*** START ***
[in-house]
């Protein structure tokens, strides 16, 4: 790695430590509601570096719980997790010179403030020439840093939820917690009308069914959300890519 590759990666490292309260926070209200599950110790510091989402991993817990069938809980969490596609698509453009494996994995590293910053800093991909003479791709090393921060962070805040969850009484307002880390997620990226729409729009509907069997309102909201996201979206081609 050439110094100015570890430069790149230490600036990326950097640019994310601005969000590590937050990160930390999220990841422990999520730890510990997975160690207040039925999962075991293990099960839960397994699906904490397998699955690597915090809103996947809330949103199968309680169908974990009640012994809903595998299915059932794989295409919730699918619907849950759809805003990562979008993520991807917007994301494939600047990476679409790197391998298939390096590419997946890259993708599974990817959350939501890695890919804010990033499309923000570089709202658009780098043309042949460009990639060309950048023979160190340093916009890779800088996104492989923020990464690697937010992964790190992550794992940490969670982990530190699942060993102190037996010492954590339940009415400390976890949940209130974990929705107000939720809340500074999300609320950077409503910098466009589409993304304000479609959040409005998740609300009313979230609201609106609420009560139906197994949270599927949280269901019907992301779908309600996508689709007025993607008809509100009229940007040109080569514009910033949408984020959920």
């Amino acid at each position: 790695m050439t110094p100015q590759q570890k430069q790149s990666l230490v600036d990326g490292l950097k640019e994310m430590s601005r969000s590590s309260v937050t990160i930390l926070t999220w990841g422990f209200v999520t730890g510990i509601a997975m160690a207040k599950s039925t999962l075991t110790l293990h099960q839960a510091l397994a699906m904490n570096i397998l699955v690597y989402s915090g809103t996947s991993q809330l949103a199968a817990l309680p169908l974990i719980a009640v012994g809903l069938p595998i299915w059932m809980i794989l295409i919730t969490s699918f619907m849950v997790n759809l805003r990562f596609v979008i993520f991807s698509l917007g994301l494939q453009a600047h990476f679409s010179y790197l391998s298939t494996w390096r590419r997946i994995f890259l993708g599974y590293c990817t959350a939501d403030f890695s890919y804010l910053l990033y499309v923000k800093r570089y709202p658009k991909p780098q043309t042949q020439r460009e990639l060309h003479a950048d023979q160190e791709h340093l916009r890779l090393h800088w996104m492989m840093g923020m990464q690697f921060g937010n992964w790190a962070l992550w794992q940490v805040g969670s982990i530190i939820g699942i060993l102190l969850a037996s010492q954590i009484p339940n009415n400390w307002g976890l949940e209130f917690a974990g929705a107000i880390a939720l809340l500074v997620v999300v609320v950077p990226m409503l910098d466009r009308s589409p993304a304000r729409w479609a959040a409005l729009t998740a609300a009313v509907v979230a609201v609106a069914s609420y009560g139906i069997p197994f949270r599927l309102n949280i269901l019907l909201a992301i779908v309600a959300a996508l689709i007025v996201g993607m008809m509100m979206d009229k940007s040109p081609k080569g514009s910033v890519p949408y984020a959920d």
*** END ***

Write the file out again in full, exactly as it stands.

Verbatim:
[in-house]
């Protein structure tokens, strides 16, 4: 790695430590509601570096719980997790010179403030020439840093939820917690009308069914959300890519 590759990666490292309260926070209200599950110790510091989402991993817990069938809980969490596609698509453009494996994995590293910053800093991909003479791709090393921060962070805040969850009484307002880390997620990226729409729009509907069997309102909201996201979206081609 050439110094100015570890430069790149230490600036990326950097640019994310601005969000590590937050990160930390999220990841422990999520730890510990997975160690207040039925999962075991293990099960839960397994699906904490397998699955690597915090809103996947809330949103199968309680169908974990009640012994809903595998299915059932794989295409919730699918619907849950759809805003990562979008993520991807917007994301494939600047990476679409790197391998298939390096590419997946890259993708599974990817959350939501890695890919804010990033499309923000570089709202658009780098043309042949460009990639060309950048023979160190340093916009890779800088996104492989923020990464690697937010992964790190992550794992940490969670982990530190699942060993102190037996010492954590339940009415400390976890949940209130974990929705107000939720809340500074999300609320950077409503910098466009589409993304304000479609959040409005998740609300009313979230609201609106609420009560139906197994949270599927949280269901019907992301779908309600996508689709007025993607008809509100009229940007040109080569514009910033949408984020959920």
């Amino acid at each position: 790695m050439t110094p100015q590759q570890k430069q790149s990666l230490v600036d990326g490292l950097k640019e994310m430590s601005r969000s590590s309260v937050t990160i930390l926070t999220w990841g422990f209200v999520t730890g510990i509601a997975m160690a207040k599950s039925t999962l075991t110790l293990h099960q839960a510091l397994a699906m904490n570096i397998l699955v690597y989402s915090g809103t996947s991993q809330l949103a199968a817990l309680p169908l974990i719980a009640v012994g809903l069938p595998i299915w059932m809980i794989l295409i919730t969490s699918f619907m849950v997790n759809l805003r990562f596609v979008i993520f991807s698509l917007g994301l494939q453009a600047h990476f679409s010179y790197l391998s298939t494996w390096r590419r997946i994995f890259l993708g599974y590293c990817t959350a939501d403030f890695s890919y804010l910053l990033y499309v923000k800093r570089y709202p658009k991909p780098q043309t042949q020439r460009e990639l060309h003479a950048d023979q160190e791709h340093l916009r890779l090393h800088w996104m492989m840093g923020m990464q690697f921060g937010n992964w790190a962070l992550w794992q940490v805040g969670s982990i530190i939820g699942i060993l102190l969850a037996s010492q954590i009484p339940n009415n400390w307002g976890l949940e209130f917690a974990g929705a107000i880390a939720l809340l500074v997620v999300v609320v950077p990226m409503l910098d466009r009308s589409p993304a304000r729409w479609a959040a409005l729009t998740a609300a009313v509907v979230a609201v609106a069914s609420y009560g139906i069997p197994f949270r599927l309102n949280i269901l019907l909201a992301i779908v309600a959300a996508l689709i007025v996201g993607m008809m509100m979206d009229k940007s040109p081609k080569g514009s910033v890519p949408y984020a959920d």